expensive improvements; nor the other to 
raise the most valuable, which are generally, 
too, the most expensive crops; when the 
church, which lays out no part of the expense
is to share so very largely in the profit. The 
cultivation of madder was, for a long time, 
confined by the tythe to the United Provinces
which, being presbyterian countries, and 
upon that account exempted from this destructive 
tax, enjoyed a sort of monopoly of that 
useful dyeing drug against the rest of Europe
The late attempts to introduce the 
culture of this plant into England, have been 
made only in consequence of the statute
which enacted that five shillings an acre should 
be received in lieu of all manner of tythe upon 
As through the greater part of Europe, the 
church, so in many different countries of 
Asia, the state, is principally supported by a 
land tax, proportioned not to the rent, but to 
the produce of the land. In China, the 
principal revenue of the sovereign consists in 
a tenth part of the produce of all the lands of 
the empire. This tenth part, however, is estimated 
so very moderately, that, in many 
provinces, it is said not to exceed a thirtieth 
part of the ordinary produce. The land tax 
or land rent which used to be paid to the Mahometan 
government of Bengal, before that 
country fell into the hands of the English East 
India company, is said to have amounted to 
about a fifth part of the produce. The land 
tax of ancient Egypt is said likewise to have 
amounted to a fifth part
In Asia, this sort of land tax is said to interest 
the sovereign in the improvement and 
cultivation of land. The sovereigns of 
China, those of Bengal while under the Mahometan 
government, and those of ancient 
Egypt, are said, accordingly, to have been 
extremely attentive to the making and maintaining 
of good roads and navigable canals
in order to increase, as much as possible, 
both the quantity and value of every part of 
the produce of the land, by procuring to 
every part of it the most extensive market 
which their own dominions could afford
The tythe of the church is divided into such 
small portions that no one of its proprietors 
can have any interest of this kind. The parson 
of a parish could never find his account 
in making a road or canal to a distant part of 
the country, in order to extend the market 
for the produce of his own particular parish
Such taxes, when destined for the maintenance 
of the state, have some advantages
which may serve in some measure to balance 
their inconveniency. When destined for the 
maintenance of the church, they are attended 
with nothing but inconveniency
Taxes upon the produce of land may be 
levied, either in kind, or, according to a certain 
valuation in money.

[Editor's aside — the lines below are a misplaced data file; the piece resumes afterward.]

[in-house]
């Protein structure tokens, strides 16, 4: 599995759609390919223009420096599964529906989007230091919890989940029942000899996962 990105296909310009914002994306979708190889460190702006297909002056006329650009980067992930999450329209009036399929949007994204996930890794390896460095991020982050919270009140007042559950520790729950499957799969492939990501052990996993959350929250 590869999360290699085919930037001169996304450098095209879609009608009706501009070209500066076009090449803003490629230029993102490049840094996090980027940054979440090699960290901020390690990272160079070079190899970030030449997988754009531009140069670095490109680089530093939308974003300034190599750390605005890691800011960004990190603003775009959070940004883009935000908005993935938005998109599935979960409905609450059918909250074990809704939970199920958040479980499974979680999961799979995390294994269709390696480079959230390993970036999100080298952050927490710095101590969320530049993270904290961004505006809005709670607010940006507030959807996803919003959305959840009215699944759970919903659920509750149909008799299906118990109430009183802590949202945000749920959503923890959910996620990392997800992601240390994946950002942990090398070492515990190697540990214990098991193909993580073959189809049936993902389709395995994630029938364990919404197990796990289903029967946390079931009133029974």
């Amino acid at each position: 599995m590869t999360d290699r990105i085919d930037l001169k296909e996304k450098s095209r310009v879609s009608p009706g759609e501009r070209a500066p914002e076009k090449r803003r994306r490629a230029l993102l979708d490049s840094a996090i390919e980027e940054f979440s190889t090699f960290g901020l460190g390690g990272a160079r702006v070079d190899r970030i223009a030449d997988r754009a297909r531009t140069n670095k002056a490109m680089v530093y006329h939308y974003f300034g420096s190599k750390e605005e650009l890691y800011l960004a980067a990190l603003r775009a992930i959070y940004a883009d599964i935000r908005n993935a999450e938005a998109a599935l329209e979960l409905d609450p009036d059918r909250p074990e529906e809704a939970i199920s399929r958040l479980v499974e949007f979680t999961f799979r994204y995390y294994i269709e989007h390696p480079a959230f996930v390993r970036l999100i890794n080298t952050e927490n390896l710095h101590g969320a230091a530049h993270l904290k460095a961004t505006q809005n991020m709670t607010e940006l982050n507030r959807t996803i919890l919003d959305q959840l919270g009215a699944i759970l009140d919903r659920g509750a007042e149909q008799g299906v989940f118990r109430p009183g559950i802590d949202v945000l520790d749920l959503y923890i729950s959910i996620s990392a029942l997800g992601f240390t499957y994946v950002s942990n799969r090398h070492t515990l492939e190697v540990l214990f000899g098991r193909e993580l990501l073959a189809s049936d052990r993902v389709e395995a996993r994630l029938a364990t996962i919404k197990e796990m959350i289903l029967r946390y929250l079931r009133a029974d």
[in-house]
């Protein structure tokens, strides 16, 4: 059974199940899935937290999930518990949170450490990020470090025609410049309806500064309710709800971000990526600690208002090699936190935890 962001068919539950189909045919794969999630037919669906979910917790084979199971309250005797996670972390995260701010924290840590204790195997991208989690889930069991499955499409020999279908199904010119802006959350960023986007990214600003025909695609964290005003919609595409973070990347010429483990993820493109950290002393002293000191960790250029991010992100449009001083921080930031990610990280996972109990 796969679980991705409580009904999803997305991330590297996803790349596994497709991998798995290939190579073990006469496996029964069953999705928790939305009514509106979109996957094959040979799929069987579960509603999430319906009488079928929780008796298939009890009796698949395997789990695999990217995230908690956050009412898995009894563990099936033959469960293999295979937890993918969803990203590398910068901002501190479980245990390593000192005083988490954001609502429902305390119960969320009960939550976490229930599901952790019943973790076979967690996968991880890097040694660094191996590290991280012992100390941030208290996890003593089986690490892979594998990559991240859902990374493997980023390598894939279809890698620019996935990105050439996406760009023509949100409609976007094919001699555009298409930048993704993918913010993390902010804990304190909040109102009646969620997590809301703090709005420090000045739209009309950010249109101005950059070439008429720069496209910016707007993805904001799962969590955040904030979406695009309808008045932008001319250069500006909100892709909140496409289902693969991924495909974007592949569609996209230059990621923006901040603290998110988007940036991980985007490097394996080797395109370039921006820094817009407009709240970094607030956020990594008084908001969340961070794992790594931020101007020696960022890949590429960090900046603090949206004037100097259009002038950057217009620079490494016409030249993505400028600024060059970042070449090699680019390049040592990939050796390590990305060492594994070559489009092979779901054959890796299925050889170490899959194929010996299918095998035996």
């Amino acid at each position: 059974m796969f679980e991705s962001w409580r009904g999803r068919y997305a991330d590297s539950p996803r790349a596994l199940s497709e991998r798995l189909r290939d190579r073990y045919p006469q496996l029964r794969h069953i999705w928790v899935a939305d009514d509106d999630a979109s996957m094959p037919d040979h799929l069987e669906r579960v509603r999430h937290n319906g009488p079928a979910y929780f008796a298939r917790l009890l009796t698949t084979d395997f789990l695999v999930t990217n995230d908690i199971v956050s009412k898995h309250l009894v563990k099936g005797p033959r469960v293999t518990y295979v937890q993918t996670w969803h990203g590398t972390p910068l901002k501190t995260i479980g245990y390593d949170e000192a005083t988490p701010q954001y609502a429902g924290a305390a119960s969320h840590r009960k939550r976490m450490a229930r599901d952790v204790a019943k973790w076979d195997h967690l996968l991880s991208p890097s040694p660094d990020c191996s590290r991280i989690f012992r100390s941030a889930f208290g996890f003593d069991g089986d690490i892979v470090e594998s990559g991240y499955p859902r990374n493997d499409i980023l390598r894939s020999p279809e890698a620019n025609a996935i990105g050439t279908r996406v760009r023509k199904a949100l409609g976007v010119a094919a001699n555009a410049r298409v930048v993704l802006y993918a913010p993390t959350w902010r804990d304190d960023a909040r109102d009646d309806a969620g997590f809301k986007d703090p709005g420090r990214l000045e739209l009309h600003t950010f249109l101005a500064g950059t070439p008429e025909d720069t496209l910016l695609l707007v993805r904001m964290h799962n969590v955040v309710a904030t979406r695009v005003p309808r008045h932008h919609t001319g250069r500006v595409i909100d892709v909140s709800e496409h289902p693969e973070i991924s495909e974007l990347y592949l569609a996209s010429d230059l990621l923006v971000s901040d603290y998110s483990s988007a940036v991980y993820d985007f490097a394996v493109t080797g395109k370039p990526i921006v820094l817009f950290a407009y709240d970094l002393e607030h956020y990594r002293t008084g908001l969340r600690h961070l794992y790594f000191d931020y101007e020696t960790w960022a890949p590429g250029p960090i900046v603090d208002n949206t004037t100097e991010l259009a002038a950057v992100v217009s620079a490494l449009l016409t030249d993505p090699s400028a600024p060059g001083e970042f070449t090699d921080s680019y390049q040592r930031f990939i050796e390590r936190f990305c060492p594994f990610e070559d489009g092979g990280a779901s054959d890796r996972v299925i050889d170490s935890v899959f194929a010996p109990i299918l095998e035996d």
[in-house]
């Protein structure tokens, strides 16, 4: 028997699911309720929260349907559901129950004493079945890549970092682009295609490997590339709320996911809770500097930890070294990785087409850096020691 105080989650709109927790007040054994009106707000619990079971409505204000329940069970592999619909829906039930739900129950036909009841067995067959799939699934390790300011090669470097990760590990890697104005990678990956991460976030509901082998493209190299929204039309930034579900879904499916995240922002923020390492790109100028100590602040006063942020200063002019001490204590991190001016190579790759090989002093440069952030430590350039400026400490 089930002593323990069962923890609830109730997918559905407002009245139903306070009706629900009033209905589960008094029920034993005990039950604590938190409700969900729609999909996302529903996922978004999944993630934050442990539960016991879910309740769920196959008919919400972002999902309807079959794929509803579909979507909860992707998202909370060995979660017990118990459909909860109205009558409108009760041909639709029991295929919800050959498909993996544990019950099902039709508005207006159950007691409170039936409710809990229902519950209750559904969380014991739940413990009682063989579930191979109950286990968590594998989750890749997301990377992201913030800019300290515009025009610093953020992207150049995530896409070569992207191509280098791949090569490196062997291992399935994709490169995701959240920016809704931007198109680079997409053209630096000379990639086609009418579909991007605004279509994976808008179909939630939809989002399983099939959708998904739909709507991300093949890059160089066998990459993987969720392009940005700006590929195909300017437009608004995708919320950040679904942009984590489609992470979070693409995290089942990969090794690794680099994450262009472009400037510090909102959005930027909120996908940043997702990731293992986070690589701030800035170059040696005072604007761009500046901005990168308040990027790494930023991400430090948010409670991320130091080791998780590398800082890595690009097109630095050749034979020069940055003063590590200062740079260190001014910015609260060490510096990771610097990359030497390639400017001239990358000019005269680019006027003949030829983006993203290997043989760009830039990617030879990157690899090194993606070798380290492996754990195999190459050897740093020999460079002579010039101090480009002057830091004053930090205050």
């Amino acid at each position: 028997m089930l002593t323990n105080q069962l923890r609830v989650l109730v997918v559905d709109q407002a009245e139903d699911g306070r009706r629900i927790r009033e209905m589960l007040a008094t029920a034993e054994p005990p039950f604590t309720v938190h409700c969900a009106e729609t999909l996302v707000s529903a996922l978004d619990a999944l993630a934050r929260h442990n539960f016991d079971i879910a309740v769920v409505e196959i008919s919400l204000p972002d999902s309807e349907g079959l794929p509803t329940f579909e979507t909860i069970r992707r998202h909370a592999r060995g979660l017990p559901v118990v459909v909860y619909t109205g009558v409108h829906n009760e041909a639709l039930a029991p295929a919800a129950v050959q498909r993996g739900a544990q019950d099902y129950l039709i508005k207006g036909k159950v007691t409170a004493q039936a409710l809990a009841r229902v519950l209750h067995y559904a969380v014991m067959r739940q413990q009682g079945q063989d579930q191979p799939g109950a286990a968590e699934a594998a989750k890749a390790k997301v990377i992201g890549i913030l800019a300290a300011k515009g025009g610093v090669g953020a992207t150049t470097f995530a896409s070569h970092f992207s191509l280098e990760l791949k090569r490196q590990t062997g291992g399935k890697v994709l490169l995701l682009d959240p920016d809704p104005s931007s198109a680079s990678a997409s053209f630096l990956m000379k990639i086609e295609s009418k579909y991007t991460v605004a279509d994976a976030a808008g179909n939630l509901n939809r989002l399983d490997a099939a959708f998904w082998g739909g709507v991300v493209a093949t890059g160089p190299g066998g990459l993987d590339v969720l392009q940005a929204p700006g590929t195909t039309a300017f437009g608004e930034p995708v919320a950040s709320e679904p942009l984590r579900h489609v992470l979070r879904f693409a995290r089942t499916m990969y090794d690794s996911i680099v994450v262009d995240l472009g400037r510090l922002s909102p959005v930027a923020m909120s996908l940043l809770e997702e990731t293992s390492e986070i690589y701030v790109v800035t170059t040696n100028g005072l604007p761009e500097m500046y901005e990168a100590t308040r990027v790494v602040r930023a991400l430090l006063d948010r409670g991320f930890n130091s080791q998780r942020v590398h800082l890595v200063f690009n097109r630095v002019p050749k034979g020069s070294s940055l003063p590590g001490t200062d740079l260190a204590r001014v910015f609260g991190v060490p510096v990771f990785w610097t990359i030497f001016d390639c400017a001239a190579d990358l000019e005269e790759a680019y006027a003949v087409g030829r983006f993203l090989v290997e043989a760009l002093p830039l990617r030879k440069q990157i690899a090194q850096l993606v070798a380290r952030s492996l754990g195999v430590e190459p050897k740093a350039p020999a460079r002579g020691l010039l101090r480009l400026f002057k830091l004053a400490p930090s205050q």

The person of a parish, or a gentleman of 
small fortune who lives upon his estate, may 
sometimes, perhaps find some advantage in 
receiving, the one his tythe, and the other his 
rent, in kind. The quantity to be collected
and the district within which it is to be collected, 
are so small, that they both can oversee
with their own eyes, the collection and 
disposal of every part of what is due to them. 
A gentleman of great fortune, who lived in 
the capital, would be in danger of suffering 
much by the neglect, and more by the fraud, 
of his factors and agents, if the rents of an 
estate in a distant province were to be paid 
to him in this manner. The loss of the sovereign
from the abuse and depredation of 
his tax-gatherers, would necessarily be much 
greater. The servants of the most careless 
private person are, perhaps, more under the 
eye of their master than those of the most 
careful prince; and a public revenue, which 
was paid in kind, would suffer so much from 
the mismanagement of the collectors, that a 
very small part of what was levied upon the 
people would ever arrive at the treasury of 
the prince. Some part of the public revenue 
of China, however, is said to be paid in this 
manner. The mandarins and other tax-gatherers 
will, no doubt, find their advantage in 
continuing the practice of a payment, which 
is so much more liable to abuse than any payment 
in money. 
A tax upon the produce of land, which is 
levied in money, may be levied, either according 
to a valuation, which varies with all the 
variations of the market price; or according 
to a fixed valuation, a bushel of wheat, for 
example, being always valued at one and the 
same money price, whatever may be the state 
of the market. The produce of a tax levied 
in the former way will vary only according 
to the variations in the real produce of the 
land, according to the improvement or neglect 
of cultivation. The produce of a tax 
levied in the latter way will vary, not only 
according to the variations in the produce of 
the land, but according both to those in the 
value of the precious metals, and those in the 
quantity of those metals, which is at different 
times contained in coin of the same denomination. 
The produce of the former will always 
bear the same proportion to the value 
of the real produce of the land. The produce 
of the latter may, at different times, 
bear very different proportions to that value. 
When, instead either of a certain portion of 
the produce of land, or of the price of a 
certain portion, a certain sum of money is to 
be paid in full compensation for all tax or 
tythe; the tax becomes, in this case, exactly 
of the same nature with the land tax of England
It neither rises nor falls with the rent 
of the land. It neither encourages nor discourages 
improvement. The tythe in the 
greater part of those parishes which pay what 
is called a modus, in lieu of all other tythe